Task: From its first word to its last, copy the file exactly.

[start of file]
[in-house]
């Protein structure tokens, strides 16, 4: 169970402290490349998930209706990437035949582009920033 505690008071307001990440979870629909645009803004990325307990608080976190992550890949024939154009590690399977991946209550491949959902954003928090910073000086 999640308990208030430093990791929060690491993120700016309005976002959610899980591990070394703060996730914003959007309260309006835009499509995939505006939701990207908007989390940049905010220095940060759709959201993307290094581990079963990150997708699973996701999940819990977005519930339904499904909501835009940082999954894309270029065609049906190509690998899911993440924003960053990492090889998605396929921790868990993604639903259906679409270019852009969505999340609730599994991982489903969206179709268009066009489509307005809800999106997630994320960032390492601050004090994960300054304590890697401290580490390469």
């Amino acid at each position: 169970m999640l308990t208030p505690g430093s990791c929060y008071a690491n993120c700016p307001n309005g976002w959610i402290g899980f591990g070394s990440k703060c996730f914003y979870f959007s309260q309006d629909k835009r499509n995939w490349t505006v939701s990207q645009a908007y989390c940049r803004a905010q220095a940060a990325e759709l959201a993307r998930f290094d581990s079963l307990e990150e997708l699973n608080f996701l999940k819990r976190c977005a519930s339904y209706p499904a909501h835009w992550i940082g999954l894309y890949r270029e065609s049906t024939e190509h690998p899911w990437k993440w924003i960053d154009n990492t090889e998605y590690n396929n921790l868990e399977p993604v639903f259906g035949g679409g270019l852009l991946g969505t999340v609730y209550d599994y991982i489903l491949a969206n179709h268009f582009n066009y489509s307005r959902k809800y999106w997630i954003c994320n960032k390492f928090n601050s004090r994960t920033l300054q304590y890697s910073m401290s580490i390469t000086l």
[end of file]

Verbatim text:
[in-house]
């Protein structure tokens, strides 16, 4: 169970402290490349998930209706990437035949582009920033 505690008071307001990440979870629909645009803004990325307990608080976190992550890949024939154009590690399977991946209550491949959902954003928090910073000086 999640308990208030430093990791929060690491993120700016309005976002959610899980591990070394703060996730914003959007309260309006835009499509995939505006939701990207908007989390940049905010220095940060759709959201993307290094581990079963990150997708699973996701999940819990977005519930339904499904909501835009940082999954894309270029065609049906190509690998899911993440924003960053990492090889998605396929921790868990993604639903259906679409270019852009969505999340609730599994991982489903969206179709268009066009489509307005809800999106997630994320960032390492601050004090994960300054304590890697401290580490390469």
């Amino acid at each position: 169970m999640l308990t208030p505690g430093s990791c929060y008071a690491n993120c700016p307001n309005g976002w959610i402290g899980f591990g070394s990440k703060c996730f914003y979870f959007s309260q309006d629909k835009r499509n995939w490349t505006v939701s990207q645009a908007y989390c940049r803004a905010q220095a940060a990325e759709l959201a993307r998930f290094d581990s079963l307990e990150e997708l699973n608080f996701l999940k819990r976190c977005a519930s339904y209706p499904a909501h835009w992550i940082g999954l894309y890949r270029e065609s049906t024939e190509h690998p899911w990437k993440w924003i960053d154009n990492t090889e998605y590690n396929n921790l868990e399977p993604v639903f259906g035949g679409g270019l852009l991946g969505t999340v609730y209550d599994y991982i489903l491949a969206n179709h268009f582009n066009y489509s307005r959902k809800y999106w997630i954003c994320n960032k390492f928090n601050s004090r994960t920033l300054q304590y890697s910073m401290s580490i390469t000086l």